PhotoTelevision has come a long way since the days when you turned on the set, waited nearly a minute for it to “warm up,” adjusted the antenna for better reception, and then decided which of the three channels you would watch.

It's an entirely different experience today, in part because of TiVo, the digital video recorder (DVR) introduced in 1999, making the VCR obsolete. Now viewers can record shows and easily scan through commercial breaks.

Other DVRs followed, but in the industry vernacular, people didn't record programs any more, they “TiVoed” them.

This week TiVo introduced a new product, the TiVo BOLT, a DVR it says will completely change the viewing experience once again.

Commercial avoidance

"The TiVo BOLT arrives at a time of piqued interest in both connected devices and commercial avoidance," said Tom Rogers, TiVo's President and CEO. "The clear demand of consumers is for a TV experience that quickly delivers them exactly what they want the instant they turn on the screen. BOLT is a game changer that will remind people of how they felt the first time they experienced digital recording."

The BOLT will be sold at retail stores starting October 4 but is available online now. The 500 GB version is $300 including the first year of service, then $150 a year after that.

It's fair to say that advertisers and the TV and cable networks they support hate TiVo and other DVRs because these devices allow viewers to watch content and avoid the commercials that pay for it. And TiVo says the BOLT now makes it even easier to do that.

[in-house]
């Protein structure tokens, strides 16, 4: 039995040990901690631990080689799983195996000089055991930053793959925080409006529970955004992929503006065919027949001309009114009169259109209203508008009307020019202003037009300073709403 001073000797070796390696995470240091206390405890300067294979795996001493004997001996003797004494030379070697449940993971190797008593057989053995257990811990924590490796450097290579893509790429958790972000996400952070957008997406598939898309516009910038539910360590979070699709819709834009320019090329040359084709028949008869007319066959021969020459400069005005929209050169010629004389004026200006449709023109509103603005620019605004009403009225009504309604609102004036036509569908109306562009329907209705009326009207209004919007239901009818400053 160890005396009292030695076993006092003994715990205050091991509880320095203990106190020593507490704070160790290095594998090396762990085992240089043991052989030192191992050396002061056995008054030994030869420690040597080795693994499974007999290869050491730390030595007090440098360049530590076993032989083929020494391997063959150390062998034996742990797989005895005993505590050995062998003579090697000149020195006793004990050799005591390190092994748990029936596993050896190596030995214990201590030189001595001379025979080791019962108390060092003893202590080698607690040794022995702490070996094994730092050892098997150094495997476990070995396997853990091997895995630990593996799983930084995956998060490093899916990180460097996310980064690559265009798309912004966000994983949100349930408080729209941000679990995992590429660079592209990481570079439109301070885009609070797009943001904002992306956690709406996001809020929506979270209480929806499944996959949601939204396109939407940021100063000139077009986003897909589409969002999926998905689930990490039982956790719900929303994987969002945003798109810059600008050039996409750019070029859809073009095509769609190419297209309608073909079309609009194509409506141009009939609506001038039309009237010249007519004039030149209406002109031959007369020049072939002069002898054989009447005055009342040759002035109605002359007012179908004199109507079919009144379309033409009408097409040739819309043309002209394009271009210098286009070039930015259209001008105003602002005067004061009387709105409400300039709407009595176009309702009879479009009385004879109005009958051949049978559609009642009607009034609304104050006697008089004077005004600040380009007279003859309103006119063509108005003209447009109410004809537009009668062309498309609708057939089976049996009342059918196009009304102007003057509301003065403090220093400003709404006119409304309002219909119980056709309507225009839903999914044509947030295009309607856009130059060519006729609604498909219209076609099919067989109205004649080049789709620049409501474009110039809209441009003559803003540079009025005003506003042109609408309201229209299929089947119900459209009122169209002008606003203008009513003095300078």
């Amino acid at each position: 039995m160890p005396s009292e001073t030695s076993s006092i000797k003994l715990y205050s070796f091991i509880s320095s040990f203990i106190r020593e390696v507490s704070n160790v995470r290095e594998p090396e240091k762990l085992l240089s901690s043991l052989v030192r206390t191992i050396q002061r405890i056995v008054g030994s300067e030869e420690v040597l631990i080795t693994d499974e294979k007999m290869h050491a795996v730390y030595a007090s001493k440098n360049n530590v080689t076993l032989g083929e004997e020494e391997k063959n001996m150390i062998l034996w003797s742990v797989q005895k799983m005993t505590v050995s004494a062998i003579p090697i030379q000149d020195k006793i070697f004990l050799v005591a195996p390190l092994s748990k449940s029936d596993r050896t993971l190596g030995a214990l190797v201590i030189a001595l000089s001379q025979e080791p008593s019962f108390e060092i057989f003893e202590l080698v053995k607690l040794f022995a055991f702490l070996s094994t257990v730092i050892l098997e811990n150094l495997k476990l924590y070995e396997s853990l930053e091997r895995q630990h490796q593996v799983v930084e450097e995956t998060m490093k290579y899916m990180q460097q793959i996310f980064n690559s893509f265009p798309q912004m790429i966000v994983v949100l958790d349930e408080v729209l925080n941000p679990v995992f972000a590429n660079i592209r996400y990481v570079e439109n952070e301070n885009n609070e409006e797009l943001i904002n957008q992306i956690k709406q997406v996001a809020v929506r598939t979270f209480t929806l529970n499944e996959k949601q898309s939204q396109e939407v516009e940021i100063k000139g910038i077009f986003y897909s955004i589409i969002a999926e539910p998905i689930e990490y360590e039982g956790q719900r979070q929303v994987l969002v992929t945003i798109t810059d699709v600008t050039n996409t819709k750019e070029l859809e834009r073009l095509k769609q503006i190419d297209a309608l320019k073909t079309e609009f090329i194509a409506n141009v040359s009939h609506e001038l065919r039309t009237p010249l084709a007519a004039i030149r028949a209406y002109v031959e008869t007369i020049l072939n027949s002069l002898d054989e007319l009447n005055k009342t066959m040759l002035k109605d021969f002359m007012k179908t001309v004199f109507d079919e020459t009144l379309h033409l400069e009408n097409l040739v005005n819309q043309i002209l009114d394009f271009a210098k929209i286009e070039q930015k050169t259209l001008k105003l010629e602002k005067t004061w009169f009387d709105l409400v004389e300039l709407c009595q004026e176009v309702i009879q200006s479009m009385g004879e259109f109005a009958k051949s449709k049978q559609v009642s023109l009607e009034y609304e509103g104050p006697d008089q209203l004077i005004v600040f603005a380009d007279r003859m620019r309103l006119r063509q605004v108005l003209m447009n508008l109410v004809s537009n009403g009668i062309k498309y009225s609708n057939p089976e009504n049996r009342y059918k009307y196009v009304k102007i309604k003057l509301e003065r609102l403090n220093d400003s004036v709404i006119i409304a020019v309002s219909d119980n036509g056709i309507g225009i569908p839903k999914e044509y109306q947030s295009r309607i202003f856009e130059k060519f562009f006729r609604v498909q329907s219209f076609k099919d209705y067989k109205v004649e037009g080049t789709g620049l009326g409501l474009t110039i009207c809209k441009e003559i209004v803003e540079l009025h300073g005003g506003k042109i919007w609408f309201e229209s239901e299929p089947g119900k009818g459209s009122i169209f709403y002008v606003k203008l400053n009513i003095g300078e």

BOLT allows viewers to skip entire commercial breaks in a single bound at the press of a button. It's called the Skip Mode feature. Somehow, the device senses the beginning and end of program content and the start of commercials.

Hurry up and watch

For viewers who don't really have time to watch a lot of TV, there's something called QuickMode. It speeds up the program by 30%, without making the actors sound like chipmunks. The company says it enables the average viewer to potentially recapture a month of time in his or her life each year.

There is also a money-saving feature. TiVo says subscribers can save money by getting out from under the rental charges of boxes the cable operator provides because one Bolt works on all TVs in the house.

"BOLT was designed to meet the requirements of a new generation of TV viewers," said Ira Bahr, TiVo's Chief Marketing and Retail Sales Officer. "Smaller form factor, 4K compatibility, single-screen integration of cable or over-the-air, plus streaming apps, the ability to take your content anywhere -- and for the first time, the ability to precisely jump commercial breaks at the touch of a button."

The real question is how content providers who depend upon advertising are going to respond to this existential threat. The more consumers who are able to avoid commercials, the less viable this long-standing business model is.

The answer will undoubtedly lie in technology. Already, some streaming content containing commercials has a feature making it impossible to skip over the paid insertions. If you want to watch the programs, the commercials must play.

It's a good bet engineers are at work trying to figure out a way to apply this technology to over-the-air and cable programming.

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